The film version of A Raisin in the Sun (1961) was the first depiction of African-American life seen by mainstream America. Hansberry included in her screen version several scenes of the Younger family interacting with the white world to show their deprivation and the subtle forms of racism they encountered in their everyday lives. In typical Hollywood fashion, most of those scenes were cut, which softened the drama's angry voice. Nearly a third of her screenplay was cut. Still, her screenplay won the Cannes Film Festival special award that year.
Her only other full length play, The Sign in Sydney Brustein's Window, did not experience the critical or commercial success of Raisin; however, many critics say that it demonstrated the subtlety and complexity that distinguished Hansberry's growth as a writer. It ran for 101 performances on Broadway and closed the night she died. It is the story of the conflicts and paradoxes of a group of young liberals and their struggle to make a difference while dealing with their own disillusionment as ideals are pitted against reality. The play incorporated her own experiences living in New York's Greenwich Village with husband Nemiroff and their literary and activist circle of friends.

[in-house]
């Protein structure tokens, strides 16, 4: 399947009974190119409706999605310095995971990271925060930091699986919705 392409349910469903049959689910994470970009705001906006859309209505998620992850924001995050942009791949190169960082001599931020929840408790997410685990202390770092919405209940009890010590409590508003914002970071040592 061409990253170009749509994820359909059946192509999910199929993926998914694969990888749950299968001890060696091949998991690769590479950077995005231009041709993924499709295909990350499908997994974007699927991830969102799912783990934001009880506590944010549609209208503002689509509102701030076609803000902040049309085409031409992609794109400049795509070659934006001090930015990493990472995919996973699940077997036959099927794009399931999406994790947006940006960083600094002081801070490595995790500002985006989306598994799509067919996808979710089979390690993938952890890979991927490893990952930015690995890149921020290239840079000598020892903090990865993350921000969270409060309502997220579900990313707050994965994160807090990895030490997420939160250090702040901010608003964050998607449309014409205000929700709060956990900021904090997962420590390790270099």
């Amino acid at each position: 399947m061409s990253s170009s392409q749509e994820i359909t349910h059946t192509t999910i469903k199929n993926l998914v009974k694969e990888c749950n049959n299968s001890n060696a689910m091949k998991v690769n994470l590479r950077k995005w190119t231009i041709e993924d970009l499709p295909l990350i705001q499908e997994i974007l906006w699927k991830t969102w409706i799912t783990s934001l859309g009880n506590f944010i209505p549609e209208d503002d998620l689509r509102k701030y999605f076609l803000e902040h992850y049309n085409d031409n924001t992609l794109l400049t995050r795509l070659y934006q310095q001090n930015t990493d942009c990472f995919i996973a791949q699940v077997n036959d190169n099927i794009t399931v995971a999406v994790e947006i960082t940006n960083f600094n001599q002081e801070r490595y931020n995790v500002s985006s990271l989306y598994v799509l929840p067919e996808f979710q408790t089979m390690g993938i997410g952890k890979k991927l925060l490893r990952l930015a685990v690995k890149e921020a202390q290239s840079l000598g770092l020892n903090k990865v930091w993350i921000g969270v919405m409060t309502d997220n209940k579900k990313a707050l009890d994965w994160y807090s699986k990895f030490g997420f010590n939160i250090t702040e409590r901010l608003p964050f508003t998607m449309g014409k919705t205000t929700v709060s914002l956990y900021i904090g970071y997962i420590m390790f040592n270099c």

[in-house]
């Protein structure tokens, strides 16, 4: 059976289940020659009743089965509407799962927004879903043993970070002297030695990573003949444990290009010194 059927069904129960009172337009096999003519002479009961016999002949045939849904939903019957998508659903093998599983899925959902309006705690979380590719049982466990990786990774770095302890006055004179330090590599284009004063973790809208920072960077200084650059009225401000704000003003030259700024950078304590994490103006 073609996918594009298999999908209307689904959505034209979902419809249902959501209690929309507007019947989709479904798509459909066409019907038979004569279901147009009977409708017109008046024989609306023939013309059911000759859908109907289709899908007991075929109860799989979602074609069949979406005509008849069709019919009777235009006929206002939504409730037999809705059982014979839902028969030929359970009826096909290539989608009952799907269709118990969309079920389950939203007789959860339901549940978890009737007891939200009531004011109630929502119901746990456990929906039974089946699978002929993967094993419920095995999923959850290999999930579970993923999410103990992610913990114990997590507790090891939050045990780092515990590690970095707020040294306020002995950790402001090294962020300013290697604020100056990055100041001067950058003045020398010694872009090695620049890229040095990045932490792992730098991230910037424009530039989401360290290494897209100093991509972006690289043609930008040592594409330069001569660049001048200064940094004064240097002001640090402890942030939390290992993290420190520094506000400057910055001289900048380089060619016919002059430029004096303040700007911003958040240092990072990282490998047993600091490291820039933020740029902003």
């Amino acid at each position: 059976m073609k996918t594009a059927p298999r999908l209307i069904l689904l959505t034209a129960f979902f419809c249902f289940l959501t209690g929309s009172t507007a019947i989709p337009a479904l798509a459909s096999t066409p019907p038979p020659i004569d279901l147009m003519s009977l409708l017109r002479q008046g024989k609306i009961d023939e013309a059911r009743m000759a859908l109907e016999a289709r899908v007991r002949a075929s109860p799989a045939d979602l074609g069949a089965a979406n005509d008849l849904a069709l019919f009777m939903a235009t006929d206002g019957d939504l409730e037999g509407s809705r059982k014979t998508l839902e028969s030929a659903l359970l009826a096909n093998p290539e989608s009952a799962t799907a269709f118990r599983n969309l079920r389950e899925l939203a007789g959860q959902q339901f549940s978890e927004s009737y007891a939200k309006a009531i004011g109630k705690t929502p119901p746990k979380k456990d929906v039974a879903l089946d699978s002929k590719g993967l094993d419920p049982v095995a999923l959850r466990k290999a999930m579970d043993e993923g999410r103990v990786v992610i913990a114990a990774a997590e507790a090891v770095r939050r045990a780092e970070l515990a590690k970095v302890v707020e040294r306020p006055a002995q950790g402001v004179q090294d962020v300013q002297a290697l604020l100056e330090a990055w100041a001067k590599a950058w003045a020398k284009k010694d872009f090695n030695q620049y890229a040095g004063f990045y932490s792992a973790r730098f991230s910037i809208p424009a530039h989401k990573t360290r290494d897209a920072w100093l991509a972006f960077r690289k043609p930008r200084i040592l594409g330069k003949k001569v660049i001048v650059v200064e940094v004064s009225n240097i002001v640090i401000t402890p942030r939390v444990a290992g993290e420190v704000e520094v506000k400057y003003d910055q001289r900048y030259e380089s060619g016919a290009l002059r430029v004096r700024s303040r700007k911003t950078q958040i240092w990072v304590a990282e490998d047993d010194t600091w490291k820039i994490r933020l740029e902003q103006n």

After the success of Raisin in the Sun, Lorraine Hansberry was considered an important forerunner in African-American drama and literature. In San Francisco, The Lorraine Hansberry Theatre, which specializes in original stagings and revivals of African-American theater, is named in her honor.
Singer and pianist Nina Simone, a close friend of Hansberry's, used the title of her unfinished play to write, together with Weldon Irvine, the hit song "To Be Young, Gifted, and Black." It was performed for the first time live by Nina Simone on Black Gold (1970). Later it was adopted as the official Civil Rights anthem.
The Lorraine Hansberry Playwriting Award is awarded to the best Kennedy Center/American College Theatre Festival student-written play about the African-American experience.
In 2004, A Raisin in the Sun was staged as a Broadway revival at the Royal Theatre earning Tony Awards for Phylicia Rashad and Audra McDonald. The revival also featured a Tony Award-nominated performance from Sanaa Lathan, and the well-publicized Broadway acting debut of Sean "Diddy" Combs as Walter Younger.
All links retrieved January 28, 2014.